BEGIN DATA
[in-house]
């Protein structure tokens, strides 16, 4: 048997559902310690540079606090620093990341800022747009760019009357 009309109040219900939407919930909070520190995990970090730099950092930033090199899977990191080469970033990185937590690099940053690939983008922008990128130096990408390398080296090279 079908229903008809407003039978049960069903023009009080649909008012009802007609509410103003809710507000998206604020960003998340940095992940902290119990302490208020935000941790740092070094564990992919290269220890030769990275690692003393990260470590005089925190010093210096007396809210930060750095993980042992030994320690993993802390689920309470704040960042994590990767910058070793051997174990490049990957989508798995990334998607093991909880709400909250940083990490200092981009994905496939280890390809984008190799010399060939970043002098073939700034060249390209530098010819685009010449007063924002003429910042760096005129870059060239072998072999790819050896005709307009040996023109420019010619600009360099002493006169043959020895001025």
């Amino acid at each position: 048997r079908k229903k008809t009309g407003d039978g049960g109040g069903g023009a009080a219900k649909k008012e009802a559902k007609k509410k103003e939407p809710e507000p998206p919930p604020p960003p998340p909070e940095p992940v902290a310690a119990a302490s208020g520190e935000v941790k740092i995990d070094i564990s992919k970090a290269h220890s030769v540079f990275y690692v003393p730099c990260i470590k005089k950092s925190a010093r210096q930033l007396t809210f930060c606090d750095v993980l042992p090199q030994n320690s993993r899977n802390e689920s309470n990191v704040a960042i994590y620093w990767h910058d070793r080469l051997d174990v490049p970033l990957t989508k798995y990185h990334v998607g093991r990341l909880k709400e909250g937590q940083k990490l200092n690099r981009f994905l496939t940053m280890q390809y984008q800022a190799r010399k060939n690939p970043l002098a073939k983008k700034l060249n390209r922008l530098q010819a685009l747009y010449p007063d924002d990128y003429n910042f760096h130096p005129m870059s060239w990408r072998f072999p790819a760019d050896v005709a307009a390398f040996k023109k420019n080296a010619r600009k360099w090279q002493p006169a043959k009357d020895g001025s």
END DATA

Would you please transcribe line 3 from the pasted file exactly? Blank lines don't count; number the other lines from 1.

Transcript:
């Amino acid at each position: 048997r079908k229903k008809t009309g407003d039978g049960g109040g069903g023009a009080a219900k649909k008012e009802a559902k007609k509410k103003e939407p809710e507000p998206p919930p604020p960003p998340p909070e940095p992940v902290a310690a119990a302490s208020g520190e935000v941790k740092i995990d070094i564990s992919k970090a290269h220890s030769v540079f990275y690692v003393p730099c990260i470590k005089k950092s925190a010093r210096q930033l007396t809210f930060c606090d750095v993980l042992p090199q030994n320690s993993r899977n802390e689920s309470n990191v704040a960042i994590y620093w990767h910058d070793r080469l051997d174990v490049p970033l990957t989508k798995y990185h990334v998607g093991r990341l909880k709400e909250g937590q940083k990490l200092n690099r981009f994905l496939t940053m280890q390809y984008q800022a190799r010399k060939n690939p970043l002098a073939k983008k700034l060249n390209r922008l530098q010819a685009l747009y010449p007063d924002d990128y003429n910042f760096h130096p005129m870059s060239w990408r072998f072999p790819a760019d050896v005709a307009a390398f040996k023109k420019n080296a010619r600009k360099w090279q002493p006169a043959k009357d020895g001025s």